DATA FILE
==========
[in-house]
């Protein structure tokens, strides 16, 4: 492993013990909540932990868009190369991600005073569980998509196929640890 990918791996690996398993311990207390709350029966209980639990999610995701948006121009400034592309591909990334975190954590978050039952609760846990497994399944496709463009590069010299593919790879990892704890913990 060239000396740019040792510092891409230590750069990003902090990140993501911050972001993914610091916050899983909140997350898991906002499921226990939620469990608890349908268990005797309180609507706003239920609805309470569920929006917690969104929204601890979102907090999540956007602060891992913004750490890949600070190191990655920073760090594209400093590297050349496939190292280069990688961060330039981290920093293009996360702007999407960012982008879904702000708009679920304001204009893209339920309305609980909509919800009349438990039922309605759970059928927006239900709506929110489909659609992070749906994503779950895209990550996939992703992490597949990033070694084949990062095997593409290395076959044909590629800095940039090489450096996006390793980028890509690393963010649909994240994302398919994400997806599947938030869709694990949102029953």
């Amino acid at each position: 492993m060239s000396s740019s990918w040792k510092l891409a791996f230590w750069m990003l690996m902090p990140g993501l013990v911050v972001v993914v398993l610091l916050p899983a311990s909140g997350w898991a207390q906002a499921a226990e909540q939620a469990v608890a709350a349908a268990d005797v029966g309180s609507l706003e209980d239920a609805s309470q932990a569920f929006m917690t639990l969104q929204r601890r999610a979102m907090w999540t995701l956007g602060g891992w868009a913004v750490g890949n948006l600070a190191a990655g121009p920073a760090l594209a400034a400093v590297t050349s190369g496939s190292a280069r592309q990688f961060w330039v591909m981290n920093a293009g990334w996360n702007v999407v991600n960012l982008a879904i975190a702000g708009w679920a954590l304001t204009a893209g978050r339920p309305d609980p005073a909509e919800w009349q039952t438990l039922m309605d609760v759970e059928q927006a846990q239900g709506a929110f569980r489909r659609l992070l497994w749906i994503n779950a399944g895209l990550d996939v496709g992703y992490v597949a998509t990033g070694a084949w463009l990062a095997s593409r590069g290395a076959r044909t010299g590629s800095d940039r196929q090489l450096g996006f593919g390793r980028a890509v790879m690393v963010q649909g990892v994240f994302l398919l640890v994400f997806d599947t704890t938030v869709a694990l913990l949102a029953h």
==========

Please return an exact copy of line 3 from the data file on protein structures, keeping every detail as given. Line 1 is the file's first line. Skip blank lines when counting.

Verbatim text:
């Amino acid at each position: 492993m060239s000396s740019s990918w040792k510092l891409a791996f230590w750069m990003l690996m902090p990140g993501l013990v911050v972001v993914v398993l610091l916050p899983a311990s909140g997350w898991a207390q906002a499921a226990e909540q939620a469990v608890a709350a349908a268990d005797v029966g309180s609507l706003e209980d239920a609805s309470q932990a569920f929006m917690t639990l969104q929204r601890r999610a979102m907090w999540t995701l956007g602060g891992w868009a913004v750490g890949n948006l600070a190191a990655g121009p920073a760090l594209a400034a400093v590297t050349s190369g496939s190292a280069r592309q990688f961060w330039v591909m981290n920093a293009g990334w996360n702007v999407v991600n960012l982008a879904i975190a702000g708009w679920a954590l304001t204009a893209g978050r339920p309305d609980p005073a909509e919800w009349q039952t438990l039922m309605d609760v759970e059928q927006a846990q239900g709506a929110f569980r489909r659609l992070l497994w749906i994503n779950a399944g895209l990550d996939v496709g992703y992490v597949a998509t990033g070694a084949w463009l990062a095997s593409r590069g290395a076959r044909t010299g590629s800095d940039r196929q090489l450096g996006f593919g390793r980028a890509v790879m690393v963010q649909g990892v994240f994302l398919l640890v994400f997806d599947t704890t938030v869709a694990l913990l949102a029953h």